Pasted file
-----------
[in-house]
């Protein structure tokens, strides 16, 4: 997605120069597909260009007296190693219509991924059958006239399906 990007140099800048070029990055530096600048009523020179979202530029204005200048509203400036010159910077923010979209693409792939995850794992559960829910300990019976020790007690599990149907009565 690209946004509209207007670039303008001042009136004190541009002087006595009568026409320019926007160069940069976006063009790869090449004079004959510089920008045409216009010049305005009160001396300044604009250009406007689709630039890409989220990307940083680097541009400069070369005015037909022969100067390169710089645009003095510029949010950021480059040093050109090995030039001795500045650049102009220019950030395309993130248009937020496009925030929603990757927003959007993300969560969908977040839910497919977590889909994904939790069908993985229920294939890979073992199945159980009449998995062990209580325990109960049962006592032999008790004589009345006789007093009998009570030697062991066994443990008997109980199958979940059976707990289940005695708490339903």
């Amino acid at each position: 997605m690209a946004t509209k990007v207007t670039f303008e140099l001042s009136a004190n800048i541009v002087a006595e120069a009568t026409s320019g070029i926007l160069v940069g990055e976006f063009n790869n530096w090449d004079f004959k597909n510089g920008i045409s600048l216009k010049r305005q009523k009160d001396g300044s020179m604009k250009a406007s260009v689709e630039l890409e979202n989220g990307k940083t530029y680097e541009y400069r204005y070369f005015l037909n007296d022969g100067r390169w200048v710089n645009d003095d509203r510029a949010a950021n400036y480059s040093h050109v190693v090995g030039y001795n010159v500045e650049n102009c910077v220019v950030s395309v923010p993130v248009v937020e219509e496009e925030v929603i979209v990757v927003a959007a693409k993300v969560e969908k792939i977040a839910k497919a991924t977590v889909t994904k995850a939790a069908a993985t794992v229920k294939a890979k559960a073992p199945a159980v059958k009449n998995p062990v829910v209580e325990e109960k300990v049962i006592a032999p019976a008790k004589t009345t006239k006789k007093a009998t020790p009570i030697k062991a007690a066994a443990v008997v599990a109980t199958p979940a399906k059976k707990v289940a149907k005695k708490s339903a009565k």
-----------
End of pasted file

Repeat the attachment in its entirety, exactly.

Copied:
[in-house]
């Protein structure tokens, strides 16, 4: 997605120069597909260009007296190693219509991924059958006239399906 990007140099800048070029990055530096600048009523020179979202530029204005200048509203400036010159910077923010979209693409792939995850794992559960829910300990019976020790007690599990149907009565 690209946004509209207007670039303008001042009136004190541009002087006595009568026409320019926007160069940069976006063009790869090449004079004959510089920008045409216009010049305005009160001396300044604009250009406007689709630039890409989220990307940083680097541009400069070369005015037909022969100067390169710089645009003095510029949010950021480059040093050109090995030039001795500045650049102009220019950030395309993130248009937020496009925030929603990757927003959007993300969560969908977040839910497919977590889909994904939790069908993985229920294939890979073992199945159980009449998995062990209580325990109960049962006592032999008790004589009345006789007093009998009570030697062991066994443990008997109980199958979940059976707990289940005695708490339903």
């Amino acid at each position: 997605m690209a946004t509209k990007v207007t670039f303008e140099l001042s009136a004190n800048i541009v002087a006595e120069a009568t026409s320019g070029i926007l160069v940069g990055e976006f063009n790869n530096w090449d004079f004959k597909n510089g920008i045409s600048l216009k010049r305005q009523k009160d001396g300044s020179m604009k250009a406007s260009v689709e630039l890409e979202n989220g990307k940083t530029y680097e541009y400069r204005y070369f005015l037909n007296d022969g100067r390169w200048v710089n645009d003095d509203r510029a949010a950021n400036y480059s040093h050109v190693v090995g030039y001795n010159v500045e650049n102009c910077v220019v950030s395309v923010p993130v248009v937020e219509e496009e925030v929603i979209v990757v927003a959007a693409k993300v969560e969908k792939i977040a839910k497919a991924t977590v889909t994904k995850a939790a069908a993985t794992v229920k294939a890979k559960a073992p199945a159980v059958k009449n998995p062990v829910v209580e325990e109960k300990v049962i006592a032999p019976a008790k004589t009345t006239k006789k007093a009998t020790p009570i030697k062991a007690a066994a443990v008997v599990a109980t199958p979940a399906k059976k707990v289940a149907k005695k708490s339903a009565k």